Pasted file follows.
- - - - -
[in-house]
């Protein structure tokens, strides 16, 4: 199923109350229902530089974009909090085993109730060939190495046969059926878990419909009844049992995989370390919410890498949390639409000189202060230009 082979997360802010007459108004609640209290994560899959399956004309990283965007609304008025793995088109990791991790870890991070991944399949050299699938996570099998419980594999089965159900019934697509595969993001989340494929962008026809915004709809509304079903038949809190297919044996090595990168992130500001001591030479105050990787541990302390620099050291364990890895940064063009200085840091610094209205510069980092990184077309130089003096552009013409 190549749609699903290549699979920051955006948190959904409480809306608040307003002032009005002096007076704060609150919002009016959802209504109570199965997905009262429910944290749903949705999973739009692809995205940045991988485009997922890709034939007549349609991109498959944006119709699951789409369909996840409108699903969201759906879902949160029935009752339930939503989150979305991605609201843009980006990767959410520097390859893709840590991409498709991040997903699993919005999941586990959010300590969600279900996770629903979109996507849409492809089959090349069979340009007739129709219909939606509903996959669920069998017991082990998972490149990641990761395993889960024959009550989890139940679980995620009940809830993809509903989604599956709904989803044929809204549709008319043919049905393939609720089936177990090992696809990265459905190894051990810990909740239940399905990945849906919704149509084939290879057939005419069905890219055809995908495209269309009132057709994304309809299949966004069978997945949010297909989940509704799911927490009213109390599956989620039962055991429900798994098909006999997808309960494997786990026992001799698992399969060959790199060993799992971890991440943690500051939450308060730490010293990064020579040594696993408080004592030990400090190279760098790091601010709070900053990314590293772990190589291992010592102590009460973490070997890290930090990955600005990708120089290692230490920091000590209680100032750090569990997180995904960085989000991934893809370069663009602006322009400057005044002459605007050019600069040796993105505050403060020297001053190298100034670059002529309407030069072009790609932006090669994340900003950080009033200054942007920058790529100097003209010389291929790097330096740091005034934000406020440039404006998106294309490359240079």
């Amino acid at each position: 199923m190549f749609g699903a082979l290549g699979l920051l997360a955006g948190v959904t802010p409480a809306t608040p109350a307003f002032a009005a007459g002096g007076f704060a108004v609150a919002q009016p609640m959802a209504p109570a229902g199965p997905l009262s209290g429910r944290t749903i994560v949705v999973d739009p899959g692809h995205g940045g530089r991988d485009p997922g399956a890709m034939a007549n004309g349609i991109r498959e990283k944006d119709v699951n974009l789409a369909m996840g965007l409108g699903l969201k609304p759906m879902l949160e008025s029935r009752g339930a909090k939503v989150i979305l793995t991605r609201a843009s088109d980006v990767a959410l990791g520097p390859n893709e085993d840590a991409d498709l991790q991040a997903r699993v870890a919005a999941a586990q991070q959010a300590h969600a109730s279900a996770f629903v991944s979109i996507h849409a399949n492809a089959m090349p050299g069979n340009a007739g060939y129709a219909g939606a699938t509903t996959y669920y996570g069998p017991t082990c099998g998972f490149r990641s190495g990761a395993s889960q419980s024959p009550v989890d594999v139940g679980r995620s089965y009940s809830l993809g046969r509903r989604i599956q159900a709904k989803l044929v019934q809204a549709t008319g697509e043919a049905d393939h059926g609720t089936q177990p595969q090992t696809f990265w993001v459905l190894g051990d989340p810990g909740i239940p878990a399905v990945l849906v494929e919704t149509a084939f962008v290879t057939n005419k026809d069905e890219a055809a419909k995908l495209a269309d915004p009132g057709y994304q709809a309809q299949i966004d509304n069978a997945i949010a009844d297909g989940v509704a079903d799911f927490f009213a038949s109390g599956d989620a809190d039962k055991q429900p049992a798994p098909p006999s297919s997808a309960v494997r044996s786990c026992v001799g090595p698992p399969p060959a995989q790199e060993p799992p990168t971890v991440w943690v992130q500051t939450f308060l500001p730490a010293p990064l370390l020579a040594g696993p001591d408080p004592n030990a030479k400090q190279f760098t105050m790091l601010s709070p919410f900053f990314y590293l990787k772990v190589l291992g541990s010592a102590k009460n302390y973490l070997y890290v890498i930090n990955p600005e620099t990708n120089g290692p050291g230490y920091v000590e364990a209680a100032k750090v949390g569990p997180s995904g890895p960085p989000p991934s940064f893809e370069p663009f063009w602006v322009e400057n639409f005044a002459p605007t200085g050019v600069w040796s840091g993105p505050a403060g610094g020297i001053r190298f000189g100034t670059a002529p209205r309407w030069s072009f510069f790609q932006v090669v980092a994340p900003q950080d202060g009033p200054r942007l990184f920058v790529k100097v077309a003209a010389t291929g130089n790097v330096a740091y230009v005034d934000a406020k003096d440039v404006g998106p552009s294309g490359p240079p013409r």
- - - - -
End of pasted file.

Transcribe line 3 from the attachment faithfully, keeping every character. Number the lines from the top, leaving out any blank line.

């Amino acid at each position: 199923m190549f749609g699903a082979l290549g699979l920051l997360a955006g948190v959904t802010p409480a809306t608040p109350a307003f002032a009005a007459g002096g007076f704060a108004v609150a919002q009016p609640m959802a209504p109570a229902g199965p997905l009262s209290g429910r944290t749903i994560v949705v999973d739009p899959g692809h995205g940045g530089r991988d485009p997922g399956a890709m034939a007549n004309g349609i991109r498959e990283k944006d119709v699951n974009l789409a369909m996840g965007l409108g699903l969201k609304p759906m879902l949160e008025s029935r009752g339930a909090k939503v989150i979305l793995t991605r609201a843009s088109d980006v990767a959410l990791g520097p390859n893709e085993d840590a991409d498709l991790q991040a997903r699993v870890a919005a999941a586990q991070q959010a300590h969600a109730s279900a996770f629903v991944s979109i996507h849409a399949n492809a089959m090349p050299g069979n340009a007739g060939y129709a219909g939606a699938t509903t996959y669920y996570g069998p017991t082990c099998g998972f490149r990641s190495g990761a395993s889960q419980s024959p009550v989890d594999v139940g679980r995620s089965y009940s809830l993809g046969r509903r989604i599956q159900a709904k989803l044929v019934q809204a549709t008319g697509e043919a049905d393939h059926g609720t089936q177990p595969q090992t696809f990265w993001v459905l190894g051990d989340p810990g909740i239940p878990a399905v990945l849906v494929e919704t149509a084939f962008v290879t057939n005419k026809d069905e890219a055809a419909k995908l495209a269309d915004p009132g057709y994304q709809a309809q299949i966004d509304n069978a997945i949010a009844d297909g989940v509704a079903d799911f927490f009213a038949s109390g599956d989620a809190d039962k055991q429900p049992a798994p098909p006999s297919s997808a309960v494997r044996s786990c026992v001799g090595p698992p399969p060959a995989q790199e060993p799992p990168t971890v991440w943690v992130q500051t939450f308060l500001p730490a010293p990064l370390l020579a040594g696993p001591d408080p004592n030990a030479k400090q190279f760098t105050m790091l601010s709070p919410f900053f990314y590293l990787k772990v190589l291992g541990s010592a102590k009460n302390y973490l070997y890290v890498i930090n990955p600005e620099t990708n120089g290692p050291g230490y920091v000590e364990a209680a100032k750090v949390g569990p997180s995904g890895p960085p989000p991934s940064f893809e370069p663009f063009w602006v322009e400057n639409f005044a002459p605007t200085g050019v600069w040796s840091g993105p505050a403060g610094g020297i001053r190298f000189g100034t670059a002529p209205r309407w030069s072009f510069f790609q932006v090669v980092a994340p900003q950080d202060g009033p200054r942007l990184f920058v790529k100097v077309a003209a010389t291929g130089n790097v330096a740091y230009v005034d934000a406020k003096d440039v404006g998106p552009s294309g490359p240079p013409r």